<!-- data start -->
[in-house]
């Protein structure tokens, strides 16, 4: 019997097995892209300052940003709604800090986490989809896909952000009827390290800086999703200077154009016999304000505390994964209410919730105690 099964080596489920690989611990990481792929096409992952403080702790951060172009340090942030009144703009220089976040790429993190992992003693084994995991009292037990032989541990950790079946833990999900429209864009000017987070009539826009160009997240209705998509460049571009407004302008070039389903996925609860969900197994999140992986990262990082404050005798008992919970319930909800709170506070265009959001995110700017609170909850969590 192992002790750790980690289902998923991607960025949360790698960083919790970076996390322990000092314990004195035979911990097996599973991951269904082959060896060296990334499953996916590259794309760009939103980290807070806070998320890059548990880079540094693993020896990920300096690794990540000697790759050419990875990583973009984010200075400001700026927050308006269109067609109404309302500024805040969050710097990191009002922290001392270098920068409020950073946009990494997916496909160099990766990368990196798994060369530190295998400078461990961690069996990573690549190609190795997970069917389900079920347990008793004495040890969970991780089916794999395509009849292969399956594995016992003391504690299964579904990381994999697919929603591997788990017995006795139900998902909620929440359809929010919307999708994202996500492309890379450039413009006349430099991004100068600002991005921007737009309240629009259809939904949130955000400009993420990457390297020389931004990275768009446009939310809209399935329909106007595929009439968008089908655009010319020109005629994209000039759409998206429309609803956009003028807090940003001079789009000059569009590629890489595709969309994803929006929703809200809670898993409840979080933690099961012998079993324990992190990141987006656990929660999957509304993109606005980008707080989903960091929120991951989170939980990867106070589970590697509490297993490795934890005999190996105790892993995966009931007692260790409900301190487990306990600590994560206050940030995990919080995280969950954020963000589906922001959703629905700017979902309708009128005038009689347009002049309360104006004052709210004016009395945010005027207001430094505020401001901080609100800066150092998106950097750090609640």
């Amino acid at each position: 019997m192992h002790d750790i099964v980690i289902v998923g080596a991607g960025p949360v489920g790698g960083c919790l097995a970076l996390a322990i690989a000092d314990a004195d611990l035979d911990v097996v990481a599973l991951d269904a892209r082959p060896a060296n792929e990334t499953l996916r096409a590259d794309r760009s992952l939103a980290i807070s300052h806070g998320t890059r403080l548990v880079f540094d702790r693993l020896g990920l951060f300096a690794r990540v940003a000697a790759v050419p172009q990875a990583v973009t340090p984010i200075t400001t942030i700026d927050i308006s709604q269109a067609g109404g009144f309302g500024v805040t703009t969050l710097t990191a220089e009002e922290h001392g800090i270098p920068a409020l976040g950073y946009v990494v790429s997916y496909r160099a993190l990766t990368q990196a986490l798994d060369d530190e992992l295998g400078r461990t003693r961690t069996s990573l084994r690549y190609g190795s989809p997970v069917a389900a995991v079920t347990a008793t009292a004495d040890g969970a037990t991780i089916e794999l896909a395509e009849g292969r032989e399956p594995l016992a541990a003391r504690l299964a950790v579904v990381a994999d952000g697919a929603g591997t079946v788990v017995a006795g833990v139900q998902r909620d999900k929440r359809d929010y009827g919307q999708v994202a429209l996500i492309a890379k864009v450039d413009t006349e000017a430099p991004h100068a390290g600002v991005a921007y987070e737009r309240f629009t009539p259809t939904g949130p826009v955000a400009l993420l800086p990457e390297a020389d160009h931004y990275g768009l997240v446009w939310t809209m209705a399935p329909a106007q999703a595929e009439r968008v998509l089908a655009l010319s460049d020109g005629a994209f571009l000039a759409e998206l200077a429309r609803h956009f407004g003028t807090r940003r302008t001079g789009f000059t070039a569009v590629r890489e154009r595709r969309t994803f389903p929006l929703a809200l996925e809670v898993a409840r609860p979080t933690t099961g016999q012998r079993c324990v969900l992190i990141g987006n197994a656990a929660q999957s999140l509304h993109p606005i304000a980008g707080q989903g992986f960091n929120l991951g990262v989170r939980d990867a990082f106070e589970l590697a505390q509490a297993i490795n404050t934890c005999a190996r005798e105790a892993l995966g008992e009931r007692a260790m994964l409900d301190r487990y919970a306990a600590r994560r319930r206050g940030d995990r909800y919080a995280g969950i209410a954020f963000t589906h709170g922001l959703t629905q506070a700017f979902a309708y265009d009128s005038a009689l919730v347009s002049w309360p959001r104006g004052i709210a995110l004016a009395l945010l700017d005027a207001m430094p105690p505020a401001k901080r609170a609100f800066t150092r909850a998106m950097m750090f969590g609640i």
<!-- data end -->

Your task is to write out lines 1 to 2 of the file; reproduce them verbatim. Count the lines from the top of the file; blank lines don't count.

[in-house]
């Protein structure tokens, strides 16, 4: 019997097995892209300052940003709604800090986490989809896909952000009827390290800086999703200077154009016999304000505390994964209410919730105690 099964080596489920690989611990990481792929096409992952403080702790951060172009340090942030009144703009220089976040790429993190992992003693084994995991009292037990032989541990950790079946833990999900429209864009000017987070009539826009160009997240209705998509460049571009407004302008070039389903996925609860969900197994999140992986990262990082404050005798008992919970319930909800709170506070265009959001995110700017609170909850969590 192992002790750790980690289902998923991607960025949360790698960083919790970076996390322990000092314990004195035979911990097996599973991951269904082959060896060296990334499953996916590259794309760009939103980290807070806070998320890059548990880079540094693993020896990920300096690794990540000697790759050419990875990583973009984010200075400001700026927050308006269109067609109404309302500024805040969050710097990191009002922290001392270098920068409020950073946009990494997916496909160099990766990368990196798994060369530190295998400078461990961690069996990573690549190609190795997970069917389900079920347990008793004495040890969970991780089916794999395509009849292969399956594995016992003391504690299964579904990381994999697919929603591997788990017995006795139900998902909620929440359809929010919307999708994202996500492309890379450039413009006349430099991004100068600002991005921007737009309240629009259809939904949130955000400009993420990457390297020389931004990275768009446009939310809209399935329909106007595929009439968008089908655009010319020109005629994209000039759409998206429309609803956009003028807090940003001079789009000059569009590629890489595709969309994803929006929703809200809670898993409840979080933690099961012998079993324990992190990141987006656990929660999957509304993109606005980008707080989903960091929120991951989170939980990867106070589970590697509490297993490795934890005999190996105790892993995966009931007692260790409900301190487990306990600590994560206050940030995990919080995280969950954020963000589906922001959703629905700017979902309708009128005038009689347009002049309360104006004052709210004016009395945010005027207001430094505020401001901080609100800066150092998106950097750090609640």